Two issues at the forefront of the current discussion of nationalism in Japan are Article 9 of Japan’s Constitution and history textbook reform. Many Japanese nationalists favor a stronger Japanese presence on the world scene and would like to see Japan have a stronger, full-fledged military, instead of being confined to the Self Defense Forces as dictated by the Japan’s Constitution. It seems likely that Article 9 will be revised, but even though some would like to develop Japan’s military capabilities, they still favor the U.S.-Japan Security Alliance and are likely to continue cooperating with their main ally, the United States.
Education reform is becoming an increasingly active and important movement in Japan. Members of the New Education Reform Group advocate a stronger, more clearly defined identity for Japan as a nation. China and Korea in particular have taken great exception to the textbooks’ handling of Japan’s atrocities in Nanking and the treatment of the issue of “comfort women” from Korea, China, Indonesia, and the Philippines. It is important, however, to keep this issue in perspective: historical accounts are subjective, and every country teaches revisionist history to some extent. Even within the United States, versions of events and movements like the Civil War and the civil rights movement differ across regions of the country.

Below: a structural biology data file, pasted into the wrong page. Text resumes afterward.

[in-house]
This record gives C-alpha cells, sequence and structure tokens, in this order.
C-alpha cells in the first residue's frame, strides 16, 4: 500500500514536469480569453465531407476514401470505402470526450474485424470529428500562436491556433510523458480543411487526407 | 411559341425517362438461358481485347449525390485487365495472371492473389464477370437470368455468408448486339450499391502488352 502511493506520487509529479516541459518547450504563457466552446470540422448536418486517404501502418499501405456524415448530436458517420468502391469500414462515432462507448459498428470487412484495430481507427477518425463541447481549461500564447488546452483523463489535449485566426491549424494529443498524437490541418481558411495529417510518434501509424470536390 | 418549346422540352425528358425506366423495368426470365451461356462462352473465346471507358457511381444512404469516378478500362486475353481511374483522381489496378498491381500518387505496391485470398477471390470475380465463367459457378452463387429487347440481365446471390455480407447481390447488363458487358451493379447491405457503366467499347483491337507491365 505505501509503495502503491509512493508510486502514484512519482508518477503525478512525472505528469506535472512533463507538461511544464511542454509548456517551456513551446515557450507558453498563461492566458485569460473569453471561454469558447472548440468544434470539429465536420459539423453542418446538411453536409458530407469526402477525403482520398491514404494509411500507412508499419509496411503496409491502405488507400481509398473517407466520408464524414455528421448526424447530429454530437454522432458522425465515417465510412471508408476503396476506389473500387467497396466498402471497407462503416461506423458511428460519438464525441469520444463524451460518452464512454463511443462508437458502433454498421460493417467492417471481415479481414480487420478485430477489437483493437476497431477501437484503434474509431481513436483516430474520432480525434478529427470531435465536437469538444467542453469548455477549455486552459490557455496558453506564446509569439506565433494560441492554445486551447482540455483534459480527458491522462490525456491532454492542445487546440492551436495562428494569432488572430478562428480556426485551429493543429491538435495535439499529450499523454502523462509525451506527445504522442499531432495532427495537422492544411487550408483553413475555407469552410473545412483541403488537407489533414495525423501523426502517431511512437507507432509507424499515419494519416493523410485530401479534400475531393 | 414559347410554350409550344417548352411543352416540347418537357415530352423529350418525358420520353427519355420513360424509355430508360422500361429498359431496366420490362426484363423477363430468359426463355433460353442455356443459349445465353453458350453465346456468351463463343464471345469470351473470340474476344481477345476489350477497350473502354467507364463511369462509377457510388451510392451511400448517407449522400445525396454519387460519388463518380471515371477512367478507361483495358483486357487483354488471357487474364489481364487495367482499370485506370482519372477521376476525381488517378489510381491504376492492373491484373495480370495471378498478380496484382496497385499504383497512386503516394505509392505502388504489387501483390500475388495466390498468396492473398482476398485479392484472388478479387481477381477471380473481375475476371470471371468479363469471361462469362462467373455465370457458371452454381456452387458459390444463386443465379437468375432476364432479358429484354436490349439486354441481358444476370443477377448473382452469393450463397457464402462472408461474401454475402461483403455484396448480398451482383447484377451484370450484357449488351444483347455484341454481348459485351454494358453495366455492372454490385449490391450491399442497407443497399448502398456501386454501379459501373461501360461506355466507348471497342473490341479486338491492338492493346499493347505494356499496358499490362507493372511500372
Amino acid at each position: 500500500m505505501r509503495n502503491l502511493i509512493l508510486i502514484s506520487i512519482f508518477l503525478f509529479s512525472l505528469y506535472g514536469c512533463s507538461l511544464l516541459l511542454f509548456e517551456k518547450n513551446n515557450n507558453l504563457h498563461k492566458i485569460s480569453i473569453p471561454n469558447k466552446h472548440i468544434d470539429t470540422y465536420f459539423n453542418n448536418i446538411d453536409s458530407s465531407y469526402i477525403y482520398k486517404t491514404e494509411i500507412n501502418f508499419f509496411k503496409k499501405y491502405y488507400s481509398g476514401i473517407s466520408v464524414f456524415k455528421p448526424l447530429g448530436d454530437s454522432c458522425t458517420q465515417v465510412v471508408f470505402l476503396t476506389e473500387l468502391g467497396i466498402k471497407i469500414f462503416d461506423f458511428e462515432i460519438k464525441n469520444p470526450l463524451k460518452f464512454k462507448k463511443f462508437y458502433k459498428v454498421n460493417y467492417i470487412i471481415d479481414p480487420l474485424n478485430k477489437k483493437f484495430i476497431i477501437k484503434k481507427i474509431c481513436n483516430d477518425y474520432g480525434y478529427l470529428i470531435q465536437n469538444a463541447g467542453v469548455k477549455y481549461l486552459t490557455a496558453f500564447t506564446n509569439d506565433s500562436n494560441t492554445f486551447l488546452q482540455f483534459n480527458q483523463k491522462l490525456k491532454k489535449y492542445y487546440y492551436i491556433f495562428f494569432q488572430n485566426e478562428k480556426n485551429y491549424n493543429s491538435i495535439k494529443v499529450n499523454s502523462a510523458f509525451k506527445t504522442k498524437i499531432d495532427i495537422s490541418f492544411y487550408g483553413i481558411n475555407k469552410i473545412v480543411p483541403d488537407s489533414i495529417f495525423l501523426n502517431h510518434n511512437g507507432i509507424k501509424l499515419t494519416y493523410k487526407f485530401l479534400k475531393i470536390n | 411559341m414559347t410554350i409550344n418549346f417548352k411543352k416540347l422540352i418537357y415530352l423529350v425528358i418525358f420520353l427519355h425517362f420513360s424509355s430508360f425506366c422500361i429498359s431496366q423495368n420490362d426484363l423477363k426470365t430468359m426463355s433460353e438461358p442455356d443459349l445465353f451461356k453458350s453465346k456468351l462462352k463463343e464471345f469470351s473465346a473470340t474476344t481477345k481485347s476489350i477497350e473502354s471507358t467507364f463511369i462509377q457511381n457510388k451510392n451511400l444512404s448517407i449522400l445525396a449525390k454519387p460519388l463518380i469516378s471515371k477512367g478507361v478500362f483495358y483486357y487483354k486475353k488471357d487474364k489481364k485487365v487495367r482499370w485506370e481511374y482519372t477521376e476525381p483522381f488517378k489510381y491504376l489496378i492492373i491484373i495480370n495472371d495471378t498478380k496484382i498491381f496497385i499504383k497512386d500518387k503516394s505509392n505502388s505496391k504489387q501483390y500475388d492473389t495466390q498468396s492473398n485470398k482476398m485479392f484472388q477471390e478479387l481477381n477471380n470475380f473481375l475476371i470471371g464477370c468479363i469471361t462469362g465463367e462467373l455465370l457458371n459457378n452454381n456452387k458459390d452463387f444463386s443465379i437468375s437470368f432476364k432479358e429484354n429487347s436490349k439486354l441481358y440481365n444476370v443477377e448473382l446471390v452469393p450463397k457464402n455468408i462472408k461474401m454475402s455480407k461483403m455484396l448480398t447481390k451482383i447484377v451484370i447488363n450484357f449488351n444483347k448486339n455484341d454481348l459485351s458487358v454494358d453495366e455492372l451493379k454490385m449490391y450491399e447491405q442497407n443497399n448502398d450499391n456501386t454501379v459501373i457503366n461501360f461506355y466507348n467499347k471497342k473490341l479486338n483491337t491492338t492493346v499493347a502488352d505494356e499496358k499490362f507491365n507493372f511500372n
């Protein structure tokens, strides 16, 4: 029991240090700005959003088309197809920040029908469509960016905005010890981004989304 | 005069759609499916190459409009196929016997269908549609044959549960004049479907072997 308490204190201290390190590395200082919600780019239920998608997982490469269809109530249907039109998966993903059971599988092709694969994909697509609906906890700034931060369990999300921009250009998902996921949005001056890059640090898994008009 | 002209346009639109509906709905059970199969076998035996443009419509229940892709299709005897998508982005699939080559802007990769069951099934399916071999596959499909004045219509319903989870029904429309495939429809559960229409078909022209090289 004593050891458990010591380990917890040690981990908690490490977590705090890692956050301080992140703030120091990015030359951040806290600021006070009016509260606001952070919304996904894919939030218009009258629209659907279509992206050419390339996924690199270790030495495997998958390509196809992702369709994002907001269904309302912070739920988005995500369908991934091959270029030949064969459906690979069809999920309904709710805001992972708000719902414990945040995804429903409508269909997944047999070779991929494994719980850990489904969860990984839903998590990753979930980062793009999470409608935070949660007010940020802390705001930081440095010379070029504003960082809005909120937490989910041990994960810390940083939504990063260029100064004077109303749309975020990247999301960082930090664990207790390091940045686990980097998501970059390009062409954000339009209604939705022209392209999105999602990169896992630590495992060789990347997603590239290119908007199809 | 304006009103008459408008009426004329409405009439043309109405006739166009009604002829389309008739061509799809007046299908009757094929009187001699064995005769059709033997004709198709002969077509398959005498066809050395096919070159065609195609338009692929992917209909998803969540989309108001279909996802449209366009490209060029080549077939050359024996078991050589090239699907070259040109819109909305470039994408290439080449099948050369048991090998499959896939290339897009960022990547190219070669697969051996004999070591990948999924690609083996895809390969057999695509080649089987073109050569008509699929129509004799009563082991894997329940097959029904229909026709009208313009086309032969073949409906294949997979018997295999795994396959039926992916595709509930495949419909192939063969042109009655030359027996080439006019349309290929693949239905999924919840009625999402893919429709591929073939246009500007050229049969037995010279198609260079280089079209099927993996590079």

Prime Minister Koizumi’s visits to the Yasukuni Shrine have also raised concerns that Japan is becoming too nationalistic. It is important to bear in mind that while Yasukuni Shrine houses class-A war criminals; it also holds the remains of Japanese citizens who have died in the service of their country since the 19th century, much like Arlington National Cemetery in the United States. The attention surrounding it is unwarranted, and the United States must be mindful of the fact that right now, the most nationalistic country in the world is the United States.